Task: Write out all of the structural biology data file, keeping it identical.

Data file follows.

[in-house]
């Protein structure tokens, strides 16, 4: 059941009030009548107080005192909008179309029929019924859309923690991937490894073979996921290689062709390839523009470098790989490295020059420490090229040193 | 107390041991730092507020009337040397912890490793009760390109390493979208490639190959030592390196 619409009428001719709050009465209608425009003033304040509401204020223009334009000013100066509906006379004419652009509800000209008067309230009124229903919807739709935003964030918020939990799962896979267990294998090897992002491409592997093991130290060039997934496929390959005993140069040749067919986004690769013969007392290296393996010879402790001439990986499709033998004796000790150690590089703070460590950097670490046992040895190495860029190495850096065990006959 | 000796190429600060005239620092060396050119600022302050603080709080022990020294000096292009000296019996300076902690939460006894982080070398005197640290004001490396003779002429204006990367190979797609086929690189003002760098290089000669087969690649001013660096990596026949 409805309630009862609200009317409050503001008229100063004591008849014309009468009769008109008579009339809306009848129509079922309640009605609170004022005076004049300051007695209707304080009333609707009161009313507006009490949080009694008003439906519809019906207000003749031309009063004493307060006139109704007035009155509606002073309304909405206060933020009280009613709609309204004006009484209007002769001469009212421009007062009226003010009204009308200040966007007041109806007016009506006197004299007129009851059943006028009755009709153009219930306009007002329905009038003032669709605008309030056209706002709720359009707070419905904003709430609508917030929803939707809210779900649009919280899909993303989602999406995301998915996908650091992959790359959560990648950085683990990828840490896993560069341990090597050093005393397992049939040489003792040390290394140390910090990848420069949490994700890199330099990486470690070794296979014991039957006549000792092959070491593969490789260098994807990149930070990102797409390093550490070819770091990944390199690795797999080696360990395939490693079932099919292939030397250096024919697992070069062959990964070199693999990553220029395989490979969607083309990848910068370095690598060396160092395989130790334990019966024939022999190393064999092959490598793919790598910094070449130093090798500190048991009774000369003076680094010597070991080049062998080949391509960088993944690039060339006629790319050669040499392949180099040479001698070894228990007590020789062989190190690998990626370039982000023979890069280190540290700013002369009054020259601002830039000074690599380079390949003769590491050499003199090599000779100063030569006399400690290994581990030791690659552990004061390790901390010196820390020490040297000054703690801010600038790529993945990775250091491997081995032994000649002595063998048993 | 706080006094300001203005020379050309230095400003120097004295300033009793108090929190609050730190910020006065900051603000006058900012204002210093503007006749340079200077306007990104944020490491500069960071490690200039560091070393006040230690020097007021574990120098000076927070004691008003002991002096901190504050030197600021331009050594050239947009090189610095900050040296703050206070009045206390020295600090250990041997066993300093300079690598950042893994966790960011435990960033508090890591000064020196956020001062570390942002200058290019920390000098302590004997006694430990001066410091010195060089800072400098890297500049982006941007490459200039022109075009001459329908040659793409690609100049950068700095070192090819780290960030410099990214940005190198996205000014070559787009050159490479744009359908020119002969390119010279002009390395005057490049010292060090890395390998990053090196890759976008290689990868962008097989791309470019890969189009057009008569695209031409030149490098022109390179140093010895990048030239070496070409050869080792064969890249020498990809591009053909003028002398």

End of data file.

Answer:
[in-house]
């Protein structure tokens, strides 16, 4: 059941009030009548107080005192909008179309029929019924859309923690991937490894073979996921290689062709390839523009470098790989490295020059420490090229040193 | 107390041991730092507020009337040397912890490793009760390109390493979208490639190959030592390196 619409009428001719709050009465209608425009003033304040509401204020223009334009000013100066509906006379004419652009509800000209008067309230009124229903919807739709935003964030918020939990799962896979267990294998090897992002491409592997093991130290060039997934496929390959005993140069040749067919986004690769013969007392290296393996010879402790001439990986499709033998004796000790150690590089703070460590950097670490046992040895190495860029190495850096065990006959 | 000796190429600060005239620092060396050119600022302050603080709080022990020294000096292009000296019996300076902690939460006894982080070398005197640290004001490396003779002429204006990367190979797609086929690189003002760098290089000669087969690649001013660096990596026949 409805309630009862609200009317409050503001008229100063004591008849014309009468009769008109008579009339809306009848129509079922309640009605609170004022005076004049300051007695209707304080009333609707009161009313507006009490949080009694008003439906519809019906207000003749031309009063004493307060006139109704007035009155509606002073309304909405206060933020009280009613709609309204004006009484209007002769001469009212421009007062009226003010009204009308200040966007007041109806007016009506006197004299007129009851059943006028009755009709153009219930306009007002329905009038003032669709605008309030056209706002709720359009707070419905904003709430609508917030929803939707809210779900649009919280899909993303989602999406995301998915996908650091992959790359959560990648950085683990990828840490896993560069341990090597050093005393397992049939040489003792040390290394140390910090990848420069949490994700890199330099990486470690070794296979014991039957006549000792092959070491593969490789260098994807990149930070990102797409390093550490070819770091990944390199690795797999080696360990395939490693079932099919292939030397250096024919697992070069062959990964070199693999990553220029395989490979969607083309990848910068370095690598060396160092395989130790334990019966024939022999190393064999092959490598793919790598910094070449130093090798500190048991009774000369003076680094010597070991080049062998080949391509960088993944690039060339006629790319050669040499392949180099040479001698070894228990007590020789062989190190690998990626370039982000023979890069280190540290700013002369009054020259601002830039000074690599380079390949003769590491050499003199090599000779100063030569006399400690290994581990030791690659552990004061390790901390010196820390020490040297000054703690801010600038790529993945990775250091491997081995032994000649002595063998048993 | 706080006094300001203005020379050309230095400003120097004295300033009793108090929190609050730190910020006065900051603000006058900012204002210093503007006749340079200077306007990104944020490491500069960071490690200039560091070393006040230690020097007021574990120098000076927070004691008003002991002096901190504050030197600021331009050594050239947009090189610095900050040296703050206070009045206390020295600090250990041997066993300093300079690598950042893994966790960011435990960033508090890591000064020196956020001062570390942002200058290019920390000098302590004997006694430990001066410091010195060089800072400098890297500049982006941007490459200039022109075009001459329908040659793409690609100049950068700095070192090819780290960030410099990214940005190198996205000014070559787009050159490479744009359908020119002969390119010279002009390395005057490049010292060090890395390998990053090196890759976008290689990868962008097989791309470019890969189009057009008569695209031409030149490098022109390179140093010895990048030239070496070409050869080792064969890249020498990809591009053909003028002398």